Microfinance means loaning money to very poor people for them to start and grow small businesses. Even the very poor need financial services, but most banks do not view the very poor as viable clients. Popular misconceptions are that the poor will not repay and that the poor will not have the discipline to invest the microloan in a business. The experience of Adelante and other microfinance institutions has proved otherwise. For example, a repayment rate of 97% among Adelante clients in 2011 confirms that lending to the poor is viable.
The Adelante Approach is based on the Grameen Bank’s methodology, which emerged from a poor-focused grassroots institution started by Professor Mohammed Yunus in Bangladesh. It essentially adopts the following lending model:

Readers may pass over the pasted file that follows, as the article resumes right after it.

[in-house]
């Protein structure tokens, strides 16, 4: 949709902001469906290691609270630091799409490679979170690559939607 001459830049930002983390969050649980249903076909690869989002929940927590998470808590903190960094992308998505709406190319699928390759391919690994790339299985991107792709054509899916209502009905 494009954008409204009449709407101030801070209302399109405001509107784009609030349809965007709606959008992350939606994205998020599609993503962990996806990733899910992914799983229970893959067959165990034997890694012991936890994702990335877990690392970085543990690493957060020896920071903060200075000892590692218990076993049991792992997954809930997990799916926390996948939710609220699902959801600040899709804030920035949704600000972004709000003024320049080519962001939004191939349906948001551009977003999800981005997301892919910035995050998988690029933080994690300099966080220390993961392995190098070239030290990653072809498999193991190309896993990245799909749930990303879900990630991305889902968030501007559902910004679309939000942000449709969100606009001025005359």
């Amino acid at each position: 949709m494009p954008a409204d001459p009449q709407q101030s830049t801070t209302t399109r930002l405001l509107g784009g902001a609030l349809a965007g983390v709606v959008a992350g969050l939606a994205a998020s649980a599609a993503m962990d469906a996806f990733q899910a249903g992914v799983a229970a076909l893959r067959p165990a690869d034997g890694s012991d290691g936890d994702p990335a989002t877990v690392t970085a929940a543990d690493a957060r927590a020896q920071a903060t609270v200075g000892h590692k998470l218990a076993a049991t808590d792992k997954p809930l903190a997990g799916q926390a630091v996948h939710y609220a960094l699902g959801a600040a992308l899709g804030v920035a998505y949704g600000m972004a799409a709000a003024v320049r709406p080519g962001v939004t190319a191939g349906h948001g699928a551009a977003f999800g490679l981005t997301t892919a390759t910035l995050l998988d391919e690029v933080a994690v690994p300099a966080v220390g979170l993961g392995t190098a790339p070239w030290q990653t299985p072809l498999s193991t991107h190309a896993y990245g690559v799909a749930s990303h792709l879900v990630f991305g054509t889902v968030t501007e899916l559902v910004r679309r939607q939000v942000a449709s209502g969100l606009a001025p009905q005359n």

A bank unit is set up with a Field Manager and a number of bank workers, covering an area of about 15 to 22 villages. The manager and workers start by visiting villages to familiarize themselves with the local milieu in which they will be operating and identify prospective clientele, as well as explain the purpose, functions, and mode of operation of the bank to the local population. Groups of five prospective borrowers are formed; in the first stage, only two of them are eligible for, and receive, a loan. The group is observed for a month to see if the members are conforming to rules of the bank. Only if the first two borrowers repay the principal plus interest over a period of fifty weeks do other members of the group become eligible themselves for a loan. Because of these restrictions, there is substantial group pressure to keep individual records clear. In this sense, collective responsibility of the group serves as collateral on the loan